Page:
There was a fundamental misunderstanding within the movement of how to plan a strike. Without the backing of powerful unions or mutual aid funds, a mass labor strike—across all industries, in all states—planned on social media was doomed to fail. With so much at stake, and almost no safety nets set up, the strike started off on shaky ground and crumbled from there. The life cycle of a viral TikTok meant that the strike was planned too far ahead for it to stay relevant. And the timeline for planning a real-life labor strike can take years, putting the movement in this limbo of being simultaneously too fast yet too far ahead.
Another TikToker, @hungryrye, also posted about leaving the Discord after a poor experience with the organizers.
“The event was posted and the date was decided prior to any unions being contacted or financial safety nets being in place or mutual aid groups being involved,” they said in a TikTok.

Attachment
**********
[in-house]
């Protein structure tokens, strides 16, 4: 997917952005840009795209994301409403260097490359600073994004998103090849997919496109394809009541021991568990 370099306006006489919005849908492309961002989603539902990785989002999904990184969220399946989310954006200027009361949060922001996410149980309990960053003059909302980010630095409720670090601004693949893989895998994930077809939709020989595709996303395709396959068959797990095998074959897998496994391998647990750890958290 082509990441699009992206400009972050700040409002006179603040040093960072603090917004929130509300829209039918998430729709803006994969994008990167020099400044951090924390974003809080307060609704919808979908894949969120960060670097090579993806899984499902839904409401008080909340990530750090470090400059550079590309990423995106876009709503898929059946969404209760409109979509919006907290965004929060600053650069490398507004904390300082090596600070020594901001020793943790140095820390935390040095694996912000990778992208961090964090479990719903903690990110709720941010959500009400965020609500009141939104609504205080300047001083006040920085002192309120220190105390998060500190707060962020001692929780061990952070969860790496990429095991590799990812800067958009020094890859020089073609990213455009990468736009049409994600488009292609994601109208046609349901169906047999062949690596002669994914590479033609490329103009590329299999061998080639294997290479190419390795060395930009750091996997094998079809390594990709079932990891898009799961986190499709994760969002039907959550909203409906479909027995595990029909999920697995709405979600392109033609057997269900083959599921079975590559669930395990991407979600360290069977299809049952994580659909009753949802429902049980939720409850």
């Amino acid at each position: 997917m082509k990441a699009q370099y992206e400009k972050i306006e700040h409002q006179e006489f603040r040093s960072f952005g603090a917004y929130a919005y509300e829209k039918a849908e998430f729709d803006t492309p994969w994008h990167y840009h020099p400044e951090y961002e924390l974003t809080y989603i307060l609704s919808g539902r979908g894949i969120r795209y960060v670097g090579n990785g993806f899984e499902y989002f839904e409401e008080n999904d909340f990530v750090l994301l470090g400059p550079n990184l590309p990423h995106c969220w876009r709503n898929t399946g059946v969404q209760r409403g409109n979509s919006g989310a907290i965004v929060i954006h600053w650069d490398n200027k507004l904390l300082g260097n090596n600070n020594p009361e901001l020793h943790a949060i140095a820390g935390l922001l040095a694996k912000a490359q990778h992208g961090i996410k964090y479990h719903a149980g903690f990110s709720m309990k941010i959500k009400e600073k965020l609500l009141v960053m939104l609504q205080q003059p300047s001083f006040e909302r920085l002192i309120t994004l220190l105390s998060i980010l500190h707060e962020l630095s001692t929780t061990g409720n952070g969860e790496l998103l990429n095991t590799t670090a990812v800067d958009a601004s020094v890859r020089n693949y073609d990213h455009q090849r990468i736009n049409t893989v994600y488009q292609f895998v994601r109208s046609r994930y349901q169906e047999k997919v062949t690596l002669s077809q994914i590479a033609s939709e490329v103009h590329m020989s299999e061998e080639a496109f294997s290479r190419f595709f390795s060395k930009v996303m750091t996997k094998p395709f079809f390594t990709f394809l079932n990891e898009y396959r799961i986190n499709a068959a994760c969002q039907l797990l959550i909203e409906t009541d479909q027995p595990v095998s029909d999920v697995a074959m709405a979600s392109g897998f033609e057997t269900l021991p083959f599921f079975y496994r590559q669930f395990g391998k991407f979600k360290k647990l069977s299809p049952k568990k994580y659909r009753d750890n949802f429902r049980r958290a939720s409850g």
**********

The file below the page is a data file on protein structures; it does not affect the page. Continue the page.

In a separate video, @hungryrye argued that for a movement at the scale of a national strike to work, intersectionality is key.
“I talked to three of the organizers and they did not know what intersectionality was, or the value of it,” they said.
They also disagreed with some organizers wanting to bring Republicans into the movement for fear of tainting the movement or it being co-opted. Spadafore, on the other hand, made it clear that a strike could not be impactful without the help of right-leaning union workers. Spadafore also said that, while the movement had a lot of momentum on TikTok, no one outside of the app seemed to be talking about it.
After the initial wave of coverage, the official strike posts screeched to a halt. The strike accounts on TikTok and Instagram haven’t posted since late July. The Twitter account for the strike was hacked in September and is seemingly being held for ransom by the hackers.
Shortly after the hack, Labor Movement X—an activist group formed out of the idea for the general strike—started posting about the event on Twitter and TikTok. Slowly, though, their posts and demands became more vague. The original demand for a $20 minimum wage is now a demand for “adequate and fair wages,” and a 25% corporate tax rate demand has been boiled down to “fair taxes.” Representatives for Labor Movement X did not respond to the Daily Dot’s request for comment.